Tuesday, December 7, 2010

Thumbs up: Marigny Brasserie in NOLA

Frenchmen Street Po-Boy
Our venture into the popular Marigny Brasserie (pronounced MER-ih-nee) on our pre-Thanksgiving jaunt to New Orleans has put that establishment firmly on our “visit-again” list. Yes, that po-boy above is as huge as it looks, and I ATE ALL OF IT.

We had had a scrumptious feast of rich seafood dishes at Mary Mahoney’s the night before we left home. Our plan for the Marigny was for more casual fare. I still wanted something distinctive and if possible, unique to this new-to-us eatery. Just reading the menu (you can read it here) was a treat.

The Frenchmen Street Po-Boy caught my eye. I anticipated two problems. I have eaten my share of po-boys, a popular sandwich on luscious French bread (the degree of lusciousness depends on the restaurant’s source of bread). A half is usually a meal for me.

Walter had his own meal picked out, but valiantly agreed to help me finish the po-boy if I ordered it. The result of our dual compulsions to “clean our plates,” and eat and eat to “get our money’s worth” can get us into dietary trouble at buffets and in restaurants known for abundant servings. But Walter was ordering the traditional club. He anticipated no trouble agreeing. First problem solved.

The second problem was that the Frenchmen Street included fried food—fried green tomatoes and fried gulf shrimp. The little diet-policewoman in my head screamed “No, no, you know fried doesn’t agree with you!” My brain’s vacation side said “Oh, shut up!” Second problem solved.

Waiter Tommy O
Tommy O was our waiter. I am not sure if that was his real name or stage name. Regardless, he was great. He was new to the Marigny and had never tasted the Frenchmen Street Po-boy but assured me that locals loved it. When he delivered it, it was even bigger than I expected and a visual feast.

The French bread looked crusty perfect; lightly breaded shrimp spilled out the sides. My first bite was an explosion of tastes. It took me a LOT of bites to identify the ingredients that were exciting my non-gourmet taste buds so much. There was the green-onion mayonnaise, the lightness of the fried green tomatoes and shrimp, a good pop of hotness, Cajun style. I couldn’t tell if it was the shrimp or the fried green tomatoes that supplied that distinctive Louisiana spiciness.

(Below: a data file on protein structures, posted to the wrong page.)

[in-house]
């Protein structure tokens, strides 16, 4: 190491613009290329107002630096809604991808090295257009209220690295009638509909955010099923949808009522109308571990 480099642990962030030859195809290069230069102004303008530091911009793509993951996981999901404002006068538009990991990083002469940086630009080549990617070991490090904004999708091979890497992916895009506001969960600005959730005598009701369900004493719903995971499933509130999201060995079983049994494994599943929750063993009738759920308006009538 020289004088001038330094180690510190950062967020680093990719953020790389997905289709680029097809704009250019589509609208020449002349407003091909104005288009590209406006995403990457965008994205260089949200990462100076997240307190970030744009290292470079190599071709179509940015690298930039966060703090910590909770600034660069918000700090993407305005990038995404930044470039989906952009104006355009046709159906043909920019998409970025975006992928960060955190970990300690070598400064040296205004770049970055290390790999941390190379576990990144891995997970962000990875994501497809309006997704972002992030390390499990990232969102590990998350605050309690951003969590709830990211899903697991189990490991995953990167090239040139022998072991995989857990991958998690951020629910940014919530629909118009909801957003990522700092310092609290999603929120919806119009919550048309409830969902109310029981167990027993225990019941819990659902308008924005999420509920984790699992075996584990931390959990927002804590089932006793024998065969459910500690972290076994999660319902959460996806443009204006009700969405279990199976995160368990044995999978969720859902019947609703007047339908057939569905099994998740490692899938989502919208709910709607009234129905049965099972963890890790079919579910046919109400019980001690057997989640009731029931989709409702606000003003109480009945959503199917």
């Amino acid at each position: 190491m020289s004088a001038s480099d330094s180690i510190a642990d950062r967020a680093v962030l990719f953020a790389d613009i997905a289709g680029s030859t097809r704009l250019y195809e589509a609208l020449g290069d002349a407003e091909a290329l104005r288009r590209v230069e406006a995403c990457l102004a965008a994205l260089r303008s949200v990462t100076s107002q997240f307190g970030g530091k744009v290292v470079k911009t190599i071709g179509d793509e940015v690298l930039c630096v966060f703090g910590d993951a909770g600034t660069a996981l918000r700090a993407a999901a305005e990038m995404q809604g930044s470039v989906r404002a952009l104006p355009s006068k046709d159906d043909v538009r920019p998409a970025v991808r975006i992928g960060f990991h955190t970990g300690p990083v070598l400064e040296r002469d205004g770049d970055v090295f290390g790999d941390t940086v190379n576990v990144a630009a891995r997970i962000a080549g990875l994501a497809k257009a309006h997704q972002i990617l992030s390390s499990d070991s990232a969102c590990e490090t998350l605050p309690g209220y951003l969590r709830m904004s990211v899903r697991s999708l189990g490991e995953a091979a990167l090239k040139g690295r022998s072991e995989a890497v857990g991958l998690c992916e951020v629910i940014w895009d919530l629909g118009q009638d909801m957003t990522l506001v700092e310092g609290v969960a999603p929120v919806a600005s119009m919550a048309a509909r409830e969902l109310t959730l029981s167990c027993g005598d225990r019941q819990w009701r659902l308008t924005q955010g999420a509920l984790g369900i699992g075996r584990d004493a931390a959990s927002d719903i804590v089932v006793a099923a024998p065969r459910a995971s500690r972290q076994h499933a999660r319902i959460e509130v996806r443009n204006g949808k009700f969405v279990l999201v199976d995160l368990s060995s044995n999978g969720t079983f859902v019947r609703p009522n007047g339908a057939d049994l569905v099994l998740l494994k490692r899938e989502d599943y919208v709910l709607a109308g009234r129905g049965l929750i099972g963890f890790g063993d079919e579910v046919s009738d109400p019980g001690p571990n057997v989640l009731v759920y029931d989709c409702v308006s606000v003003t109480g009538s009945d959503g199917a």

And I didn’t dare sacrifice a single bite to culinary detective work. My taste buds and the part of my brain wherever those taste sensations wind up would have mutinied and done something terrible to me. They wanted that marriage of flavors.

I can’t believe I ate the whole thing! Contributing to our experience was the lively -- but not Bourbon Street raucous -- atmosphere. All the tables outside were filled with diners obviously enjoying good food and beverage, conversation and laughter.

Although there was a larger dining area, we chose seats in the bar next to the windows with a great view of the vibrant Frenchmen Street scene. We are teetotalers, and Tommy O kept our water glasses filled. While we were there, several families with little ones, all seemingly well known to the wait staff, shared the bar and the dining area.

Our walk from our hotel to the Marigny seemed a little creepy to me. We hit an area that wasn’t well lit and had little traffic, pedestrian or vehicle. We hadn’t quite charted our path accurately but kept going east until we hit familiar territory.

The walk back to our hotel in the French Quarter was an entirely different story. It topped off the evening perfectly. In our stroll on Frenchmen Street, we saw restaurants, bars, coffee shops and establishments with live music pouring forth, all packed together in just a few blocks. Music wasn’t the only thing flowing out of the doors. Customers spilled out. They expanded their obvious enjoyment of the lively establishments to include doorways and sidewalks.

Now I am looking forward to another visit to sample more of the Marigny’s fare and Frenchmen Street’s music. More about the Faubourg Marigny district from Wikipedia here.


  1. i do so LOVE all things sandwich and this looks superb and BIG and i would have eaten the whole thing to

  2. I have read this post intensly, backing up to re-read some parts, and drooling all the while! Hey, I didn't know our brains had a vacation side! I think my vacation side was replaced with an indulgence side! You did even tempt me to look at the menu, as I've never seen one from New Orleans, that took almost a whole afternoon, ha ha ha!! Interesting that they also have Italian food! Perhaps next time you will be bold enough to try the fried alligator and report back to us!!! Pictures of it would be appreciated. No better yet, order something tastier and take a picture of the alligator on someone else's plate! Ha ha ha!!

  3. Actually, alligator is very tasty. But get it blackened instead of fried. When it is fried it just tastes like chewy chicken. But when it is blackened (seasoned with a blend of salt, pepper, garlic, onion, cayenne, paprika, etc etc etc and thrown into a cast iron skillet that is red hot) it is just pure heaven. The next time I order some form my local eatery I will take a picture for y'all.

    -J, the son

  4. Hmmmm! May have to tag along with my Louisiana son J for a personal introduction to gator! Can't wait to see that photo!

  5. I have just recently been employed at the Braserie. The waiter you are speaking of is Jonny O. He is amazing!